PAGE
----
‘Children! Children! Friends of Narnia! Quick. Come to me. Across the worlds I call you; I Tirian King of Narnia, Lord of Cair Paravel, and Emperor of the Lone Islands!’
And immediately he was plunged into a dream (if it was a dream) more vivid than any he had had in his life.
The sincerity of Tirian’s cry, the purity of his heart, and the authenticity of his need, breaks the barriers of time and space and finds its echo in England where the Seven Friends of Narnia, sensing that something is wrong, have come together in counsel. Tirian appears to them as they are finishing their meal. Peter, the High King, charges him to speak but he is unable to do so and vanishes from their sight. He wakes abruptly, still tied to the tree, but straightaway Jill and Eustace, the two youngest members of that party, are there with him. Quickly they untie his bonds. It has taken them a week in English time to arrive, but from Tirian’s perspective they came straight after his prayer and vision. Once he had drilled down to the heart of things and touched the core of reality, then Aslan’s response was immediate and effective.
From this point on, Tirian is able to take back a measure of control and plot a conventional storybook fightback. Things are looking up and it is hard to believe that the whole Narnian universe only has two days left to run. He takes the children to a watch tower, built in his grand-father’s day in the uplands of Lantern Waste. Like Caspian before him and Alfred the Great in English history, he now has a hidden base from which to develop strategy and tactics.
It is not yet time for an open declaration of war. Tirian is wise and level-headed enough to recognise this. Is there a lesson here for ourselves? Are we honour-bound to always display our intentions publicly or are there times when a more cloak and dagger, even deceptive, approach is called for? Tirian, for instance, does not hesitate to disguise himself and the children as Calormene soldiers. Is it possible or desirable where we are now to ‘look like’ the enemy yet all the time be working secretly for his downfall. Discernment, as always, is required.
The loyalists make steady progress. Jewel is rescued from captivity, while Roonwit is bringing reinforcements from Cair Paravel. The next shock comes when they encounter a group of Dwarfs who Tirian confidently expects to win over now that he is able to expose the lies of Shift. But the Dwarfs refuse to follow. Having been taken in once, they Won't Get Fooled Again. They have become cynical and hard-bitten. ‘I don’t think we want any more kings,’ growls Griffle, the Chief Dwarf …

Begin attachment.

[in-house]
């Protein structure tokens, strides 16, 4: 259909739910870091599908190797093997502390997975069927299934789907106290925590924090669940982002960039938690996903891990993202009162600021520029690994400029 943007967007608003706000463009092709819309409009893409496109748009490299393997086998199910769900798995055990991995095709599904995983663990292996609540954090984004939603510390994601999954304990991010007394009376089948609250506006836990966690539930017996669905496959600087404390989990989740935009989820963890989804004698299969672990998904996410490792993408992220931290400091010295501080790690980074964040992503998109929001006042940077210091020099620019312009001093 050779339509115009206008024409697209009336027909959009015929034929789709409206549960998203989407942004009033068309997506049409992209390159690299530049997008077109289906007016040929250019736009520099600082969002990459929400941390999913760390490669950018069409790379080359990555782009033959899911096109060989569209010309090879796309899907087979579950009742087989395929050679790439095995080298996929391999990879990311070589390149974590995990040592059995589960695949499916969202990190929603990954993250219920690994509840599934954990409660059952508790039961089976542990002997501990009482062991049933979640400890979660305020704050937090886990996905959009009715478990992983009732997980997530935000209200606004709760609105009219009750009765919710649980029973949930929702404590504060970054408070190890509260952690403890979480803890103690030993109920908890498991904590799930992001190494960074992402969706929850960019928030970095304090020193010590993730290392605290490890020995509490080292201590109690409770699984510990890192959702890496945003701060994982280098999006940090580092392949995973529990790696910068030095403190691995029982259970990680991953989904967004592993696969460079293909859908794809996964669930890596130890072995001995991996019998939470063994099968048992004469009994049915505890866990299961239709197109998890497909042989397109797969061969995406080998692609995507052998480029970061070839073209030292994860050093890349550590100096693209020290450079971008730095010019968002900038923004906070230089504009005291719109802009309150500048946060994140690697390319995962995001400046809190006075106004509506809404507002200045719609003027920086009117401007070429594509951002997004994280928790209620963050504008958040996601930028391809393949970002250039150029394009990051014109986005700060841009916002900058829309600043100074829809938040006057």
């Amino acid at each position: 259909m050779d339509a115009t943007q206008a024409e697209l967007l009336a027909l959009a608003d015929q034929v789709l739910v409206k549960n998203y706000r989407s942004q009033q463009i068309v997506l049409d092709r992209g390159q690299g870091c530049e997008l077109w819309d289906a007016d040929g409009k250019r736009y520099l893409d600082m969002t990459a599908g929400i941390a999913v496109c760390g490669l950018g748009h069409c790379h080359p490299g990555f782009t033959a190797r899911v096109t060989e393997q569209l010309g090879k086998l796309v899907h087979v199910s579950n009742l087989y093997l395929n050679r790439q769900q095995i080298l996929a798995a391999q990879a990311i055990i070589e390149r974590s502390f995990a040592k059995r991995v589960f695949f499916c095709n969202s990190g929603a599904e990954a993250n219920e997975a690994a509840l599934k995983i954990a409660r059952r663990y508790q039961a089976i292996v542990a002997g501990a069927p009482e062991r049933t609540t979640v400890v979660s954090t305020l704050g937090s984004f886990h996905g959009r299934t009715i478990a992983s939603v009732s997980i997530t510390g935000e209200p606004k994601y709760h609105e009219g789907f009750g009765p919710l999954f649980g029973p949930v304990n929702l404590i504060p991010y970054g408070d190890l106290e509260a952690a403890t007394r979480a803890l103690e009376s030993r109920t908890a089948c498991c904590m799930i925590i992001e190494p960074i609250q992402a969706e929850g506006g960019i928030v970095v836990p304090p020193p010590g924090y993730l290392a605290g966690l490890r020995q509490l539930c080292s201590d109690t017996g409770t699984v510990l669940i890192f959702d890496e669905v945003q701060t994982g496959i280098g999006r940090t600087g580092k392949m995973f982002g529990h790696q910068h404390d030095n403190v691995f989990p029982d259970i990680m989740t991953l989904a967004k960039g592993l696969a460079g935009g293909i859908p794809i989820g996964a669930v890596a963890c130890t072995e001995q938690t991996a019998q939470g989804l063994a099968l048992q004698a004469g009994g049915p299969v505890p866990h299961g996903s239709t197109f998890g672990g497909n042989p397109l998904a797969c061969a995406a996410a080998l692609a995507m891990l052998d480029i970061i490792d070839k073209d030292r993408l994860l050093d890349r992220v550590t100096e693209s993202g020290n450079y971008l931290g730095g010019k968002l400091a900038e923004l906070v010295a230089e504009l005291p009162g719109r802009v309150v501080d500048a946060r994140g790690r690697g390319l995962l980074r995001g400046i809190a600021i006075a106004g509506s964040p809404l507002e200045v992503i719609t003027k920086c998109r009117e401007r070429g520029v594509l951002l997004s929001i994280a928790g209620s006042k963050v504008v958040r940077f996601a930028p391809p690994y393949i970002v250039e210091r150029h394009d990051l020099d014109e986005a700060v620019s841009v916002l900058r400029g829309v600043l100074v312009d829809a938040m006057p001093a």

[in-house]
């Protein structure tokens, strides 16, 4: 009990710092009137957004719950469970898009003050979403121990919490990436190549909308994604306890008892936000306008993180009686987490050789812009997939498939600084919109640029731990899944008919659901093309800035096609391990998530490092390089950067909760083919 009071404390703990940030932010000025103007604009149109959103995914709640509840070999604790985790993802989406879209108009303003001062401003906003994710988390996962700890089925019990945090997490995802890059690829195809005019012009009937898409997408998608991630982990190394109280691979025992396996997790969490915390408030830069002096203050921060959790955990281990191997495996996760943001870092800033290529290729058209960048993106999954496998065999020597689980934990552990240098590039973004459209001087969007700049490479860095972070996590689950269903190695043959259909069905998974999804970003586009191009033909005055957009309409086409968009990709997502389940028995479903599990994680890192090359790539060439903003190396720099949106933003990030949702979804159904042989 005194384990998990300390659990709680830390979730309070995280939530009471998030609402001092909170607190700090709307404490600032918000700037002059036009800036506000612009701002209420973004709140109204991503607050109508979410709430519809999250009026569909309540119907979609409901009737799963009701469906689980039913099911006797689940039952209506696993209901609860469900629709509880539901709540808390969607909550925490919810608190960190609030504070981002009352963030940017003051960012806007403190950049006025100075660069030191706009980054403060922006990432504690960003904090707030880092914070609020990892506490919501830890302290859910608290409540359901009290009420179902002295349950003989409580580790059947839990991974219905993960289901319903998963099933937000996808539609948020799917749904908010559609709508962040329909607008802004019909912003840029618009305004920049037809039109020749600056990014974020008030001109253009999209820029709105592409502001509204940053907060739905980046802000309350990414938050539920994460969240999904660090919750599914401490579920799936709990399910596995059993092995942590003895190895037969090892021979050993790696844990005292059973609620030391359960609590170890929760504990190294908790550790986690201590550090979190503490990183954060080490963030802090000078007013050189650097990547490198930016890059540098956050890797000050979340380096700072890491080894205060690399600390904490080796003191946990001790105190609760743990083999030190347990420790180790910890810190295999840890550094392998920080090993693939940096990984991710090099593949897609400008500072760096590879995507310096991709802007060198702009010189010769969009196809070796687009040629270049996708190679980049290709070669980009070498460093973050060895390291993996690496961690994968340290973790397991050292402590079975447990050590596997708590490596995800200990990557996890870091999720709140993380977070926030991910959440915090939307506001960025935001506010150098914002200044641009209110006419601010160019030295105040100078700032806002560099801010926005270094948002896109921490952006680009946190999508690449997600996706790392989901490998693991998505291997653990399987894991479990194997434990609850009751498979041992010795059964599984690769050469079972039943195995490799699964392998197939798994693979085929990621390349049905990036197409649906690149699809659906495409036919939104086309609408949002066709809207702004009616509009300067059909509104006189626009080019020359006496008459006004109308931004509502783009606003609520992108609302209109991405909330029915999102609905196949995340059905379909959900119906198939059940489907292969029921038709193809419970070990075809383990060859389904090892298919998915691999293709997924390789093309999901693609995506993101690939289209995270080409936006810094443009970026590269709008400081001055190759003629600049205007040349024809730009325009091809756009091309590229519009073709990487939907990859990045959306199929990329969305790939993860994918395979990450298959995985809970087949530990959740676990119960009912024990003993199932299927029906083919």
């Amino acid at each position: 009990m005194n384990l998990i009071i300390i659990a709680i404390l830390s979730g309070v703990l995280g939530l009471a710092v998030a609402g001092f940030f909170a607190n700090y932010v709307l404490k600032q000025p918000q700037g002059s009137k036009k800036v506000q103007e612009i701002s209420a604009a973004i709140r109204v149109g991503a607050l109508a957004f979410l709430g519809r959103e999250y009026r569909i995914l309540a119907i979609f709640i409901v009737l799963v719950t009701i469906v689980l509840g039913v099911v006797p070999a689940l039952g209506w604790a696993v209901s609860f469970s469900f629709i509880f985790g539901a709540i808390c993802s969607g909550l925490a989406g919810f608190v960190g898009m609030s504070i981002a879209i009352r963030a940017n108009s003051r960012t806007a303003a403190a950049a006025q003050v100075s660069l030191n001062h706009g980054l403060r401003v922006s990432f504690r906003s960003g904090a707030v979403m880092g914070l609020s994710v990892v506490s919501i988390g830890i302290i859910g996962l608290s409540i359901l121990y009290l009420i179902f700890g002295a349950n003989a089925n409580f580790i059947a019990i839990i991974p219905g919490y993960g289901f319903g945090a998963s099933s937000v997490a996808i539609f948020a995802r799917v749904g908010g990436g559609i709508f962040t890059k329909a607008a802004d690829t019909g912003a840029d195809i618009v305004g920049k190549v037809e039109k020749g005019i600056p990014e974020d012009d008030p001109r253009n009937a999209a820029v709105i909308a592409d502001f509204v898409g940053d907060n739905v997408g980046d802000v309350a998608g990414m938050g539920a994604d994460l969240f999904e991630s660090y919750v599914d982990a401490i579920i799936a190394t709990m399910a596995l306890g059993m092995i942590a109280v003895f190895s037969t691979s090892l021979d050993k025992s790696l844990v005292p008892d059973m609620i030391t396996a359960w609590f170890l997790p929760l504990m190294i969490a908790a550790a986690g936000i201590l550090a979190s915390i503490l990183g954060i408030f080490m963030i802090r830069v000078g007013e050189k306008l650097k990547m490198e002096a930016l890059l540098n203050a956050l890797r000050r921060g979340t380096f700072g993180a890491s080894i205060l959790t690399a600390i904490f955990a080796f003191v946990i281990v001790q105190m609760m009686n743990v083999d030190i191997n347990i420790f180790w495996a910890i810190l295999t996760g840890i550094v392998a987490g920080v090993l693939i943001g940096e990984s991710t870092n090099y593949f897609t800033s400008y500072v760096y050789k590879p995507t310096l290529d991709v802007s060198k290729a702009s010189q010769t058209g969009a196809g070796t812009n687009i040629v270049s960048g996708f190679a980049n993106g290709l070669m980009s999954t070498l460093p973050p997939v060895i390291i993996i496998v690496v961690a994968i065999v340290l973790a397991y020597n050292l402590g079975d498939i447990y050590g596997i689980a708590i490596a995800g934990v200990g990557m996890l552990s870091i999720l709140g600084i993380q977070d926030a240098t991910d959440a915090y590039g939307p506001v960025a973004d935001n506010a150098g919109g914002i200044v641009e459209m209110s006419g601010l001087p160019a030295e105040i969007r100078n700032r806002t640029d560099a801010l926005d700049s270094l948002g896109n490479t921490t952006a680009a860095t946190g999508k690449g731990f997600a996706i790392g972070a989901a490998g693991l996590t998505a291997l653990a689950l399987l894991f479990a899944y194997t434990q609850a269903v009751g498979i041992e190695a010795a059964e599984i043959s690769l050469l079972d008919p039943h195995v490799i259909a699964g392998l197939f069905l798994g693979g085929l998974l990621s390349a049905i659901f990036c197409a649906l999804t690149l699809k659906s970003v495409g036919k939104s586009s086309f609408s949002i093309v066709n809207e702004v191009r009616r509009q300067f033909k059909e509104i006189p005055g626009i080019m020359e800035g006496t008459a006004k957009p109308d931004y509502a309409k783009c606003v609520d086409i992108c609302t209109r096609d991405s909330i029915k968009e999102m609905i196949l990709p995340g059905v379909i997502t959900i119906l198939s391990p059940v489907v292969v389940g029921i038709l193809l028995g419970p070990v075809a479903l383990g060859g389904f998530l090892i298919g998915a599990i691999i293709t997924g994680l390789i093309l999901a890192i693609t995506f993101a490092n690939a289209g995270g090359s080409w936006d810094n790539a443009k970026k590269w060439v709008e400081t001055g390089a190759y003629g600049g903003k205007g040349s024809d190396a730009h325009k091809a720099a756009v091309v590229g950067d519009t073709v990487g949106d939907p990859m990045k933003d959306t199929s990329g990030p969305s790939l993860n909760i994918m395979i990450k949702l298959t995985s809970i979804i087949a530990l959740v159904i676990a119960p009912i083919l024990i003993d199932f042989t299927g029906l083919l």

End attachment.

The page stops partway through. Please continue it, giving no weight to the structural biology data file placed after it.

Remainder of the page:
‘… no more than we want any Aslan. We’re going to look after ourselves from now on and touch our cap to nobody - See? ‘That’s right,’ said the other Dwarfs. ‘We’re on our own now. No more Aslan, no more Kings, no more silly stories about other worlds. The Dwarfs are for the Dwarfs.’
To transpose this attitude to the contemporary scene, we could say that they stand at the other extreme to the gullible, MSM-believing ‘normie.’ These ‘black-pilled’ Dwarfs inhabit a ‘post-truth world’ where all narratives are baseless and exploitative. Conspiracies and hidden string-pullers lurk everywhere. There is no overarching pattern, no good or evil, just power games played by equally self-serving power blocs. There is no grace, no magic, no salvation - just mutual suspicion in a post-modern hall of mirrors.
More and greater shocks await our band of legitimists, bolstered now by Poggin, the only Dwarf to rally to the King. They behold the Calormene god Tash, with its beak and claws and twenty curved fingers, gliding northwards through the woods, ‘as if it wanted to snatch all Narnia in its grip.’ The scale of the evil they are contending with is now alarmingly clear:
‘It seems then,’ said the Unicorn, ‘that there is a real Tash after all.’
‘Yes,’ said the Dwarf. ‘And this fool of an Ape, who didn’t believe in Tash, will get more than he bargained for. He called for Tash: Tash has come.’
‘Where has it - he - the Thing gone to?’ said Jill.
‘North into the heart of Narnia,’ said Tirian. It has come to dwell among us. They have called it and it has come.’
Tirian sees that the time for subterfuge has gone. The disguises come off as they march East to join Roonwit and his reinforcements. But the meeting never happens as the plot turns again. At the mid-point of the book, Farsight the Eagle brings the most devastating news imaginable. The ultimate nadir, lower even than Tirian’s binding to the tree, is reached:
‘Two sights have I seen,’ said Farsight. ‘One was Cair Paravel filled with dead Narnians and living Calormenes: The Tisroc’s banner advanced upon your royal battlements: and your subjects flying from the city - this way and that, into the woods. Cair Paravel was taken from the sea. Twenty great ships of Calormen put in there in the dark of the night before last night.’
No-one could speak.
‘And the other sight, five leagues nearer than Cair Paravel, was Roonwit the Centaur lying dead with a Calormene arrow in his side. I was with him in his last hour and he gave me this message to your Majesty: to remember that all worlds draw to an end and that noble death is a treasure which no-one is too poor to buy.’
‘So,’ said the King, after a long silence. ‘Narnia is no more.’
Where do you go from here? ‘For a long time they could not speak nor even shed a tear.’ Then Jewel makes it simple and direct: